Afghanistan, Alabama, Amur, Andaman Is., Argentina Northeast, Argentina Northwest, Argentina South, Arizona, Arkansas, Assam, Baltic States, Bangladesh, Belarus, Botswana, Brazil North, Brazil Northeast, Brazil South, Brazil Southeast, Brazil West-Central, Burundi, California, Central European Rus, Chile Central, Chile North, China North-Central, Colombia, Colorado, Connecticut, Cuba, Cyprus, Delaware, District of Columbia, Djibouti, Dominican Republic, East Aegean Is., East European Russia, Ecuador, Egypt, Eritrea, Fiji, Florida, Gambia, Georgia, Guinea, Guinea-Bissau, Haiti, Hawaii, Idaho, Illinois, India, Indiana, Iowa, Iran, Iraq, Italy, Ivory Coast, Japan, Jawa, Kamchatka, Kansas, Kazakhstan, Kazan-retto, Kentucky, Khabarovsk, Kirgizstan, Korea, Krym, Kuril Is., Kuwait, KwaZulu-Natal, Lebanon-Syria, Leeward Is., Libya, Louisiana, Madagascar, Magadan, Maine, Mali, Marianas, Maryland, Masachusettes, Mauritania, Mauritius, Mexico Central, Mexico Northeast, Mexico Southwest, Michigan, Minnesota, Mississippi, Missouri, Mongolia, Montana, Morocco, Myanmar, Namibia, Nansei-shoto, Nebraska, Nepal, Nevada, New Caledonia, New Hampshire, New Jersey, New Mexico, New York, New Zealand North, Niger, North Carolina, North Dakota, North European Russi, Northern Provinces, Northwest European R, Ogasawara-shoto, Ohio, Oklahoma, Oman, Oregon, Pakistan, Palestine, Paraguay, Pennsylvania, Primorye, Puerto Rico, Rhode I., Rodrigues, Réunion, Sakhalin, Sardegna, Saudi Arabia, Senegal, South Carolina, South Dakota, South European Russi, Sri Lanka, Sudan, Tadzhikistan, Tennessee, Texas, Transcaucasus, Turkey, Turkey-in-Europe, Turkmenistan, Ukraine, Utah, Uzbekistan, Vermont, Vietnam, Virginia, Washington, West Himalaya, West Virginia, Wisconsin, Wyoming, Yemen

    Common Names

    English
    Pearl millet

    Cenchrus americanus (L.) Morrone appears in other Kew resources:

    Date Reference Identified As Barcode Type Status
    Wallich, N. [Cat. no. 8639], Nepal Setaria glauca K001131074
    Wallich, N. [Cat. no. 8639], Nepal Setaria glauca K001131075
    s.coll. [Cat. no. 8639] Setaria glauca K001131065
    s.coll. [Cat. no. 8639] Setaria glauca K001131066
    s.coll. [Cat. no. 8639] Setaria glauca K001131067
    s.coll. [Cat. no. 8639] Setaria glauca K001131068
    s.coll. [Cat. no. 8639] Setaria glauca K001131069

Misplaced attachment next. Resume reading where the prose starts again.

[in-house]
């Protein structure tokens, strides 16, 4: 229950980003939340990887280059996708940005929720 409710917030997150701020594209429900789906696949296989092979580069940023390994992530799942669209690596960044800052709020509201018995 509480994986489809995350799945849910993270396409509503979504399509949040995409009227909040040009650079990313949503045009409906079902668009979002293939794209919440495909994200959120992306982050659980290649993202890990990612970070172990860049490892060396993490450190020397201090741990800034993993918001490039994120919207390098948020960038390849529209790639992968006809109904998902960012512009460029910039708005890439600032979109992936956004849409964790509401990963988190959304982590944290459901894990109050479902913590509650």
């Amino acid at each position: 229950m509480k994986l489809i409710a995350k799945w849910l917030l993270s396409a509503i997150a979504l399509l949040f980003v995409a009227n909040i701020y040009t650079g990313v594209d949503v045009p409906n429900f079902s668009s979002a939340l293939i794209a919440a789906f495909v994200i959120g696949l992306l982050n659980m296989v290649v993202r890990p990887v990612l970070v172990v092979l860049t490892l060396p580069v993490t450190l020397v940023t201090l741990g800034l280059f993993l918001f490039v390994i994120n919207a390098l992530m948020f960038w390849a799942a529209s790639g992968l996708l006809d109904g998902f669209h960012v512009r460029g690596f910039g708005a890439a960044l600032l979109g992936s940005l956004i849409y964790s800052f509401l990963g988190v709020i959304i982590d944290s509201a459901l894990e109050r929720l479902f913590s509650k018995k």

s.coll. [Cat. no. 8639] Setaria glauca K001131070
    s.coll. [Cat. no. 8639], Bangladesh Setaria glauca K001131071
    s.coll. [Cat. no. 8639], India Setaria glauca K001131072
    s.coll. [Cat. no. 8639] Setaria glauca K001131073
    s.coll. [Cat. no. 8639] Setaria glauca K001131076
    s.coll. [Cat. no. 8639] Setaria glauca K001131077
    Schimper [1811], Ethiopia Pennisetum glaucum K000281150
    Quartin-Dillon [186], Ethiopia Pennisetum glaucum K000281149
    [Porager, H.P.] [s.n.] Pennisetum glaucum K001056162
    Xiao Bai-Zhong [4280], China Pennisetum glaucum K000731196
    Wallich, N. [Cat. no. 8644], India Penicillaria spicata K001131104
    s.coll. [Cat. no. 8644] Penicillaria spicata K001131103
    s.coll. [Cat. no. 8644] Penicillaria spicata K001131105
    s.coll. [Cat. no. 8644] Penicillaria spicata K001131106

    First published in Ann. Bot. (Oxford) 106: 127 (2010)

    Accepted by

    • Engelmaier, P. & Wilhalm, T. (2018). Alien grasses (Poaceae) in the flora of the Eastern Alps Neilreichia 9: 177-245.

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    http://creativecommons.org/licenses/by-nc-sa/3.0

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    Digital Image © Board of Trustees, RBG Kew http://creativecommons.org/licenses/by/3.0/

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    © Copyright 2017 World Checklist of Selected Plant Families. http://creativecommons.org/licenses/by/3.0

    Kew Names and Taxonomic Backbone
    The International Plant Names Index and World Checklist of Selected Plant Families 2019. Published on the Internet at http://www.ipni.org and http://apps.kew.org/wcsp/
    © Copyright 2017 International Plant Names Index and World Checklist of Selected Plant Families. http://creativecommons.org/licenses/by/3.0

    Kew Species Profiles
    Kew Species Profiles
    http://creativecommons.org/licenses/by-nc-sa/3.0